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Friday, February 12, 2010

Congressional Reaction to Citizens United

by Gary L. Beaver

Democrats in Congress, led by Senator Chuck Schumer and Representative Chris Van Hollen, are pushing for rapid action to pass legislation intended to create new requirements for corporations spending money on political speech in light of the Citizens United v. FEC decision by the U.S. Supreme Court on January 21, 2010. The Citizens United Court held that there was no distinction between corporations and individuals with respect to political speech and struck down certain statutory limitations placed on corporate political speech. These Congressman believe that the Citizens United decision will open the floodgates to organizations spending money on political speech to influence election outcomes.

If publicized descriptions of the proposed new requirements are accurate, most appear to be reasonable. They would apply to corporations (including S-corporations) and labor unions and would require detailed disclosures to the FEC of who is funding the political speech, including requiring almost contemporaneous posting of information about the spending on the company's website. In addition, companies that are more than 20% owned by foreign interests or whose board of directors is more than half foreigners and companies receiving TARP money would be banned from spending on political speech (reportedly the ban on the TARP recipients would be lifted if the TARP money was already repaid). There is reportedly some language similarly banning political speech by companies receiving money through federal contracts. The scope of that provision will have to be closely examined. There is already a statute barring federal contractors from engaging in political activities (2 U.S.C. Section 441c) so adding this provision must be for some other purpose such as expanding the scope of the prohibitions in the existing statute. Perhaps it is intended to expand the ban from what is currently defined as the federal contractor to other companies that may be parents, subsidiaries, or affiliates of the contractor in order to add restrict additional corporations from political speech as many large corporations have subsidiaries receiving at least a small amount of revenue from federal contracts. In addition, there is one restriction being floated that is plainly biased against corporations. Some representatives, including Barney Frank, are pushing for language requiring publicly traded companies to receive shareholder approval before spending on political speech. That restriction, which apparently does not require unions to obtain member approval, appears to be unduly restrictive as it would be difficult to impossible to timely obtain such approval for political speech that may have to be shaped and aired quickly in the last days of a campaign. Another interesting requirement is for the CEOs of the companies paying for the ads to appear on camera to say that they stand by the ad similar to the "stand by your ad" requirements for politicians in the ads they run. Finally, a controversial provision would require candidates and political parties to be given the lowest unit rate for advertising to counter corporate and union advertising. Giving one speaker a leg up on another does not appear to be required by the First Amendment so the viability of that provision is questionable.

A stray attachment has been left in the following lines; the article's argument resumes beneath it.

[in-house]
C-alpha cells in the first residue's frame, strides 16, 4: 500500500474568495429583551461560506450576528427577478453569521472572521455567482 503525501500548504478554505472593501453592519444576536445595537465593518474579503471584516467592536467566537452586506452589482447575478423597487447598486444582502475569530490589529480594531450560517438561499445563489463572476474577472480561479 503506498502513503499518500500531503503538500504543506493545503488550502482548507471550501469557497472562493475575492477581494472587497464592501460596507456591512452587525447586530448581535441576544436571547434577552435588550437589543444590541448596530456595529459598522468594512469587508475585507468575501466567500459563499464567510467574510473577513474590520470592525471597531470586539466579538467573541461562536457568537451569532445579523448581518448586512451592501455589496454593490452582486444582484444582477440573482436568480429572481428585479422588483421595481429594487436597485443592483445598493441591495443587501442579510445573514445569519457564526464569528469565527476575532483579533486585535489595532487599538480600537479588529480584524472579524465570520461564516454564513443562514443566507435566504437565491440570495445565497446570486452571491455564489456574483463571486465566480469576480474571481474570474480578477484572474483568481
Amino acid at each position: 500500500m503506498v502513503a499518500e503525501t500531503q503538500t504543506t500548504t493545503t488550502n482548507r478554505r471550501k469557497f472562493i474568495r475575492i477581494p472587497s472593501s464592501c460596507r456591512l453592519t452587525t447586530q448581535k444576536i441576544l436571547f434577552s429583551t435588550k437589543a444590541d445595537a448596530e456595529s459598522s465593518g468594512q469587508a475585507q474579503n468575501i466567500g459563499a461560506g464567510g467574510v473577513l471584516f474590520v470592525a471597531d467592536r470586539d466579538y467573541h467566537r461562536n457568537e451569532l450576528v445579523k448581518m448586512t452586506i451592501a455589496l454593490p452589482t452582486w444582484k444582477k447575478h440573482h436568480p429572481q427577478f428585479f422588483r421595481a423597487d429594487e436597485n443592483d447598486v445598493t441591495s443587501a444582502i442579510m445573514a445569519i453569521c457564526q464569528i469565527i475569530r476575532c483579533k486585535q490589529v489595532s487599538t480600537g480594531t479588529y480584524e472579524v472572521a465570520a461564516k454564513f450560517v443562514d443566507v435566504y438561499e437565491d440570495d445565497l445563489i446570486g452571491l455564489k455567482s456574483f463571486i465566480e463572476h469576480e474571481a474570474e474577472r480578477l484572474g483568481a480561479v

The pols are on the right track with the disclosure requirements and foreign investment restrictions which appear to be reasonable and appropriate. There are rational bases for restricting foreign interests in the amount of influence they can have on American elections and one would hope that the Supreme Court will agree. Likewise, there are good reasons for requiring timely and complete disclosures so that voters know exactly who or what is backing a candidate and those requirements would not restrict political speech but rather would enhance it by providing information about who is making the speech. Such requirements should easily withstand judicial scrutiny. However, I predict political fights over some of the other provisions which appear to place barriers designed to stifle corporate political speech and, if they are enacted, their ultimate demise in the courts for unduly restricting political speech.

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